Recruiting: 5 Tricks For Keeping Teenagers Awake While I Talk About College

It is a known fact that one of the perks of academic advising is that you never, ever get bored!

For instance, for the past couple of years, during our advising lull, we don’t sit around the office catching up nor do we take vacation. No, no…instead we hit the road! We travel to high schools and community colleges, preaching the gospel of a 4-year degree. This year, I changed up my presentation significantly, and so far, it keeps the students awake and engaged for a full hour or more—which, if you have ever worked with high-schoolers, is an epic accomplishment.

#1  Make them do math and vocab (*evil laugh*)

I start my presentation with some general admissions info, like our Transfer Requirements which are that students have to have 30 hours and a GPA of 2.00. Now, I had forgotten what it was like not to know what ’30 hours’ and ‘2.00 GPA’ meant, until I asked a class and one brave junior spoke up and said it was like 30 hours of community service.


Therefore, I now make each class break it down: 3 hours is one class, 4 classes is full time, you generally take 4 classes a semester–so 30 hours takes about 1 year. I also explain semesters, core, and prerequisites very briefly.

#2  Survey your audience.

Just as they start to get a little glassy-eyed, I switch gears.  I survey my audience by asking a simple question, “What is the first thing that pops into your head when I say the word business?” These are the answers I usually get–in order of frequency:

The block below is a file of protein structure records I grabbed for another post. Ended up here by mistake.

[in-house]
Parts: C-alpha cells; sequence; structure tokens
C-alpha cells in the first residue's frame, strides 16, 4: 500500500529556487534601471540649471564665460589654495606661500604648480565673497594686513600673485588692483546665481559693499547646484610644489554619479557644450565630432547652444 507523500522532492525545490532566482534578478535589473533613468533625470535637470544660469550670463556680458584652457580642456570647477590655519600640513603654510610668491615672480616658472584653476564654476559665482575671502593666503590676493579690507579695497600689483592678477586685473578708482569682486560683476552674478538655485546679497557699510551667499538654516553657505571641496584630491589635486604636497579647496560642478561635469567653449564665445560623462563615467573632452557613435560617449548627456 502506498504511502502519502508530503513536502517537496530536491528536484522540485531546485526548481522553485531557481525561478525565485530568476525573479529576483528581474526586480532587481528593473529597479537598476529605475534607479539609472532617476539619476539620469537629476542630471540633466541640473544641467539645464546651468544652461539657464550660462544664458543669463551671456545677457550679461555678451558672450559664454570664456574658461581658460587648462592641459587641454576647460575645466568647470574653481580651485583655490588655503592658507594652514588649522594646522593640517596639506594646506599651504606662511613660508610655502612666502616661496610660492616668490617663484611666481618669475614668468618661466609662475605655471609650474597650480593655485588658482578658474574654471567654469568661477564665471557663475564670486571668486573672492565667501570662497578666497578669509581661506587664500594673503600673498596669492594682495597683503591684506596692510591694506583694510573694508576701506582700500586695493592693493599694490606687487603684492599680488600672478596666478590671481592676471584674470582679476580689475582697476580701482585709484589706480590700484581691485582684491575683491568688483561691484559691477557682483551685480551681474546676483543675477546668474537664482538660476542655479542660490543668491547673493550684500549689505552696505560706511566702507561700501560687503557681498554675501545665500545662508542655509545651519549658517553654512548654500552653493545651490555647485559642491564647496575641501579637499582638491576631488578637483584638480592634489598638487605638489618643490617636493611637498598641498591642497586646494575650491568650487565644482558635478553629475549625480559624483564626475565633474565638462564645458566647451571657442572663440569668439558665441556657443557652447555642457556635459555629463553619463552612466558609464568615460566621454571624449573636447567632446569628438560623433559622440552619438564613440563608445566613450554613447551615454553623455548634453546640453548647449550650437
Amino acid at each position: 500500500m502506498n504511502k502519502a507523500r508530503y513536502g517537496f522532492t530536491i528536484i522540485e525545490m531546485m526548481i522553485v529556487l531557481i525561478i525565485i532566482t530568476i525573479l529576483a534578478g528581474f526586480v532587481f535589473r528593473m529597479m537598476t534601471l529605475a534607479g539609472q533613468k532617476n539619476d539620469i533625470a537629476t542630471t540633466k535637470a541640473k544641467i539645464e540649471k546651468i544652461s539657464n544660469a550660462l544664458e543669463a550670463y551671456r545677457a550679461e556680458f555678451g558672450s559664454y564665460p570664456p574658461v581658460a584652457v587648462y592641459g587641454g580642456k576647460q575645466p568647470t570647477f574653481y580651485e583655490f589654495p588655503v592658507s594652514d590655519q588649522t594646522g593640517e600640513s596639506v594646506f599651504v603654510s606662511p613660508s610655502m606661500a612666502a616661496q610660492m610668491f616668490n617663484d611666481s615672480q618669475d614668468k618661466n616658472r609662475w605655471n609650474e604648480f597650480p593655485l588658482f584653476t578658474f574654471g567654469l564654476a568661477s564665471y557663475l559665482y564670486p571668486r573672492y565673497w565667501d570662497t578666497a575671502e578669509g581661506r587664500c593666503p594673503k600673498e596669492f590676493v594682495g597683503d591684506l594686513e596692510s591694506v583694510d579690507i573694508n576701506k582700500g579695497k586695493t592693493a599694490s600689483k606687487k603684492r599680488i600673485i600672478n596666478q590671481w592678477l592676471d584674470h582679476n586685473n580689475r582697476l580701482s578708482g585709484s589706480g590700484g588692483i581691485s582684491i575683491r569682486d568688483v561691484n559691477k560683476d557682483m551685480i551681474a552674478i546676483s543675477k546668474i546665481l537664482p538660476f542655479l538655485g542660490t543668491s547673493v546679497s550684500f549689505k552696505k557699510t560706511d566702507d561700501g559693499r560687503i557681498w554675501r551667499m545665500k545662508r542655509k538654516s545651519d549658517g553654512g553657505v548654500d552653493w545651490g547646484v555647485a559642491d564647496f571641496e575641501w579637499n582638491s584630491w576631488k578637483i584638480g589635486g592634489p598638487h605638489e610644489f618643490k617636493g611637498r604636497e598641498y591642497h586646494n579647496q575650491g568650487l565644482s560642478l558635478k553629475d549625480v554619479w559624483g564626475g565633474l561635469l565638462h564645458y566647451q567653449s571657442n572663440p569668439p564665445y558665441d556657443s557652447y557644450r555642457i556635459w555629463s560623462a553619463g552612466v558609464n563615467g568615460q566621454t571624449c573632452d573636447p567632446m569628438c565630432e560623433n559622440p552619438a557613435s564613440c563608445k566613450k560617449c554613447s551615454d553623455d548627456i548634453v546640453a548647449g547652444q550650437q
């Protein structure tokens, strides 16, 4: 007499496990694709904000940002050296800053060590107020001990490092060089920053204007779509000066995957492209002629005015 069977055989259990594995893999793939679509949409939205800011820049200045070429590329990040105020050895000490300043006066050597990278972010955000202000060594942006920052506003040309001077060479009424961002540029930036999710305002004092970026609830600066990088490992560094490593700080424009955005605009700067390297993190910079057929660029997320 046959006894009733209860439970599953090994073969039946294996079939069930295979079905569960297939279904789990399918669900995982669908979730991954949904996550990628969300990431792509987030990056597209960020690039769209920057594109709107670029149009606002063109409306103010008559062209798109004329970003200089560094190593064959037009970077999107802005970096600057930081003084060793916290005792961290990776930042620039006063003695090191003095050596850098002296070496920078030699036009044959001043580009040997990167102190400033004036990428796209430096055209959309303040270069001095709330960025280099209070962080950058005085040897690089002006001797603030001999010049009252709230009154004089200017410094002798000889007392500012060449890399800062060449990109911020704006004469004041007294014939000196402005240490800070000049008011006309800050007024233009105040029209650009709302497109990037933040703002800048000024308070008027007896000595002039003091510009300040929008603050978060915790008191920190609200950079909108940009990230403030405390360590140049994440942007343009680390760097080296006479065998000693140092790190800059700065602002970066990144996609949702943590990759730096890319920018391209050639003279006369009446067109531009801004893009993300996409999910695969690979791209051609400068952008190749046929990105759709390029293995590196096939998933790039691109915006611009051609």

• Money
  • Owning your own business
  • A job
  • Big Buildings
  • Suits
  • Boring <–This was what I thought about business when I was their age!

#3  Move. Laugh. Learn.

I then tell them that we’re going to do an activity that is going to change what they think of when they hear the word business.  We start by drawing a business from a bag (a bunch of pieces of paper that I printed, cut, and threw into a cute UT Tyler baggie). It could be anything from a comic book store to a salon and day spa. The person who drew the business gets to be the owner and picks classmates to fill the following roles:

  • Accountant
  • Banker/Financial Analyst
  • Marketing Manager
  • Human Resource Manager
  • Industrial Engineer

Then we role-play the steps to getting a loan, making a budget with multiple lines, building equipment (out of LEGOs), creating a marketing campaign, and hiring and training employees. If time permits, we even role-play an unhappy customer scenario, which usually gets everyone—including the teacher—rolling on the floor. It’s a fun way to get them to start connecting the dots between business majors and actual careers.

#4  Give-aways galore!

After the activity, I ask the class questions from my earlier presentation. We don’t have glamorous prizes, but throw candy into a coffee mug, and BAM! We’ve got a prize that will get the sleepiest senior jumping up and down for a chance to win. I usually ask 3-5 questions per class, and I carry extras in case I want to give a prize to someone who was particularly engaged or who is sincerely interested in applying to our institution.

#5  The power of video.

At this point, I have inevitably lost control of the class, but that’s okay, because I have a plan: a video (Here’s a snippet). It is an 8 minute promotional video that one of my colleagues in Admissions let me have, and it is a LIFE SAVER!

So, tell me—what do you do during your down time? As an advisor, do you do any recruiting? I’d love to hear all about it in the comments!

Thanks for reading, and look for my next post on April 15!